Energy Performance Certificates
The objective of obtaining an Energy Performance Certificate (EPC) is to comply with the new EPBD directives implemented in the UK over the past 2 years. The certificate presents several key bits of information. Ratings are represented with a chart with grades from ‘A’ to ‘G’ , where ‘A’ is the most energy efficient and ‘G’ is the least. EPC’s can only be obtained by an accredited energy assessor. Our company takes care of employing the right person for the report who will suggest improvements in order to make the building more efficient. These suggestions are an indication only and do not have to be implemented. The idea is to provide prospective tenants or purchasers with up to date information on a building’s efficiency presented in a cost graph and also a CO2 emission chart to highlight environmental impact.
When are Energy Performance Certificates required?
An Energy Performance Certificate is only required when a building is constructed, sold or rented out.
It is the responsibility of the person selling or renting a building to have a valid EPC to show to prospective buyers and tenants. The EPC must be given to the eventual buyer or tenant.
Since 1 October 2008 all commercial buildings will require an EPC on sale, rental or upon construction.
The certificate is valid for ten years, or until a newer EPC is prepared.
For a building to fall within the requirement for an EPC it must:
· have a roof and walls and use energy to condition the indoor climate (i.e has heating, air conditioning or mechanical ventilation) then you will require an EPC.
A building can either be the whole building or part of a building designed or altered to be used separately.
The sale and let of commercial buildings can be complex with floors let to different tenants, and with a mixture of retail, office and residential accommodation. The EPC required for any space you offer for sale or let must reflect the accommodation on offer.
Selling or letting a building as a whole
You can prepare an EPC for the whole building, even if that building has parts designed or altered to be used separately with separate heating systems.
Selling of letting part of building, where the building has a common heating system
If a building has a common heating system, then the seller or prospective landlord can prepare (or make available) an EPC for the whole building or for a part designed or altered to be used separately. The EPC will be based on the energy consumption of the building apportioned in relation to the area of the accommodation being offered.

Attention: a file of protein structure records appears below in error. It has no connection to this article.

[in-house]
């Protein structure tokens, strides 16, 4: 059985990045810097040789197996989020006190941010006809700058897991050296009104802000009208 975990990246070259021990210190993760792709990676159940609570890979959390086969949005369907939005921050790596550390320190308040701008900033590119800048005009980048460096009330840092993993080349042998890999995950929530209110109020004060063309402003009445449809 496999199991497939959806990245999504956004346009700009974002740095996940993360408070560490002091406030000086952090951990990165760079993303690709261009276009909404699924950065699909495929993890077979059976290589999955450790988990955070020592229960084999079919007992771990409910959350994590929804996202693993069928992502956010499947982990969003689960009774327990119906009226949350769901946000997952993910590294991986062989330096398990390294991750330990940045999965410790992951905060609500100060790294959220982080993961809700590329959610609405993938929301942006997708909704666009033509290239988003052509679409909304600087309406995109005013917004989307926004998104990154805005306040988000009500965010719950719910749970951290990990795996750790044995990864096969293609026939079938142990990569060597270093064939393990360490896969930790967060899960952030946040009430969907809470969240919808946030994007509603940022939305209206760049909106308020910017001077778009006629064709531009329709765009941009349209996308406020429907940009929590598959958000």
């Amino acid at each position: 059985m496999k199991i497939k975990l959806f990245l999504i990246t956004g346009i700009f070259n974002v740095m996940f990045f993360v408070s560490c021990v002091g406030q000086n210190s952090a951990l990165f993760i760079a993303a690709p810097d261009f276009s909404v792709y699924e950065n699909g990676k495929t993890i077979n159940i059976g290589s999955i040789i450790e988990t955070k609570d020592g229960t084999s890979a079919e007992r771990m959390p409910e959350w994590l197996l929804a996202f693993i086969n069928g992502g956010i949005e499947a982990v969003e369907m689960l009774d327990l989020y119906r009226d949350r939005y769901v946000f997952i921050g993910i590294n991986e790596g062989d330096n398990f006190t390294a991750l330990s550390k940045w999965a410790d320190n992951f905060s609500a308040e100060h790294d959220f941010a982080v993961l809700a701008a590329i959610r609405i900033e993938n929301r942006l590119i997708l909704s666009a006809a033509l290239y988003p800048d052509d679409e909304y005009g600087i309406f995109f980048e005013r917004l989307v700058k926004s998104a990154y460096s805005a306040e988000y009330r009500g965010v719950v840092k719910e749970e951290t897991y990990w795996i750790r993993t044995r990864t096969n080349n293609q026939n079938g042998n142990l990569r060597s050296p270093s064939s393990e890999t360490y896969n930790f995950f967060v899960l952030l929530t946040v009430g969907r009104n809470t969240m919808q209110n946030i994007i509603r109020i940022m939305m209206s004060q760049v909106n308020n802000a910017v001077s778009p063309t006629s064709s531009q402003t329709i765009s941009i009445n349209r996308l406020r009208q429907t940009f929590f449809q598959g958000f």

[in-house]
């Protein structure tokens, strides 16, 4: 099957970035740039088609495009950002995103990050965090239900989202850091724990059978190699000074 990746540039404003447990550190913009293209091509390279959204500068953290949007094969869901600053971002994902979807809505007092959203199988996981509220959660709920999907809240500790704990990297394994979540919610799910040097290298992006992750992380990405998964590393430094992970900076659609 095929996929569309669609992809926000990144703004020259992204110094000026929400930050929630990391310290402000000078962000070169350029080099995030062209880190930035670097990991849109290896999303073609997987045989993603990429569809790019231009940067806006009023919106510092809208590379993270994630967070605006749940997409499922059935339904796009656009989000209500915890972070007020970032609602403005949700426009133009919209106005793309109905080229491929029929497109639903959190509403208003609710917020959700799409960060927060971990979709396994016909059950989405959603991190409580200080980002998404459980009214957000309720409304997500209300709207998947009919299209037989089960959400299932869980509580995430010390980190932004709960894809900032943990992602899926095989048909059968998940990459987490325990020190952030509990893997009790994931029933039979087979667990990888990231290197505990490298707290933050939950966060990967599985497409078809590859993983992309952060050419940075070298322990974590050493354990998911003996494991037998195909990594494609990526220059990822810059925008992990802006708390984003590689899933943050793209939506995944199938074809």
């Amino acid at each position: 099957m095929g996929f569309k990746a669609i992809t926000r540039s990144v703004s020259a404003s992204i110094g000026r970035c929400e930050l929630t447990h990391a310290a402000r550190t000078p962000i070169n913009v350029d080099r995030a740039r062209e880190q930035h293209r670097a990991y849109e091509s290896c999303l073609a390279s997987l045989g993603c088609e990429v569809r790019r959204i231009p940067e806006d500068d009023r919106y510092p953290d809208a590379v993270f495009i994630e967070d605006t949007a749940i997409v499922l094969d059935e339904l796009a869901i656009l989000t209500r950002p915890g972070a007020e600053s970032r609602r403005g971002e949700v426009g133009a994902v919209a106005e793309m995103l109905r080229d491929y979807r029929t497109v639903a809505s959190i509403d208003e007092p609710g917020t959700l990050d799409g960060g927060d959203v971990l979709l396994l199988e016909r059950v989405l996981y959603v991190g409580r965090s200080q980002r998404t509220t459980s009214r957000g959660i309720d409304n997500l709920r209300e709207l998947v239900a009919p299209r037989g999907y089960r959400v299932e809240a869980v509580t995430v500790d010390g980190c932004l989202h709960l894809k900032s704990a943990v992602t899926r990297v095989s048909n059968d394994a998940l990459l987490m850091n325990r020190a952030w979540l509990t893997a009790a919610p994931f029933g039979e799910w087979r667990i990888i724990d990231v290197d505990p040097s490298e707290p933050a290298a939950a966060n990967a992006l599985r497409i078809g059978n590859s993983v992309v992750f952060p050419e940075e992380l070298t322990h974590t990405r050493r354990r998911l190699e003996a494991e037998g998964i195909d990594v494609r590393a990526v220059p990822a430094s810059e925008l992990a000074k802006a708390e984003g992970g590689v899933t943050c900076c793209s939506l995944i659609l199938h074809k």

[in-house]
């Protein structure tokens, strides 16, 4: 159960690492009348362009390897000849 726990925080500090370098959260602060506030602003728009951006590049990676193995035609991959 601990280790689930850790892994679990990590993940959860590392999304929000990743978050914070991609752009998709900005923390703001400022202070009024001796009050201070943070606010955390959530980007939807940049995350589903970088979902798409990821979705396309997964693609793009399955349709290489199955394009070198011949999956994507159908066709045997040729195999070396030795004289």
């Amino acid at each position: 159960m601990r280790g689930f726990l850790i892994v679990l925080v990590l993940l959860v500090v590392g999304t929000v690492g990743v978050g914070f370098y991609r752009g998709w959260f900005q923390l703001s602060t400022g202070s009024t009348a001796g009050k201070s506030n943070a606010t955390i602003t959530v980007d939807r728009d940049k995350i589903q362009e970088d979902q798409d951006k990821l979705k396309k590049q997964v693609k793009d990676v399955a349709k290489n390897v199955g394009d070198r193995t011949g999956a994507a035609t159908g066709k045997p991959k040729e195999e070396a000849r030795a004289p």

Buildings with separate parts and separate heating systems
An EPC should be prepared (or made available) for each part of a building that is being offered separately for sale or let. The EPC should reflect the services in those part(s) being offered for sale or let and will include a portion of the energy consumption of any common areas that exist solely or mainly for access to the part.
Any separate residential accommodation that is self-contained will require its own EPC (using SAP or RdSAP as appropriate). Residential space that can only be accessed via commercial premises (i.e. a house with a shop in a downstairs room or a shop with accommodation where the access is through the shop) will be assessed with the commercial premises as a single building (where SBEM is more appropriate).
Modifications to a building
If a building is modified to have more or less parts that are designed or altered to be used separately and the modification includes the provision or extension of heating, hot water, air conditioning or mechanical ventilation then an EPC for the building must be provided on completion of the work.
Further guidance on whether buildings require an EPC can be found in Improving the energy efficiency of our buildings: A guide to energy performance certificates for the construction, sale and let of non-dwellings.
Buildings which don't need an EPC
EPCs are not required before the construction of a building is completed. Nor are they required on the sale, rent or construction of:
· places of worship
· temporary buildings with a planned time of use less than two years
· stand alone buildings with a total useful floor area of less than 50m2 that are not dwellings
· industrial sites, workshops and non-residential agricultural buildings with low energy demand
As the purpose of EPCs is to enable potential buyers or tenants to consider energy performance of a building as part of their investment, transactions which do not involve a new owner or tenant may not require an EPC.
Examples might include:
· lease renewals or extensions to existing tenants
· compulsory purchase orders
· lease surrenders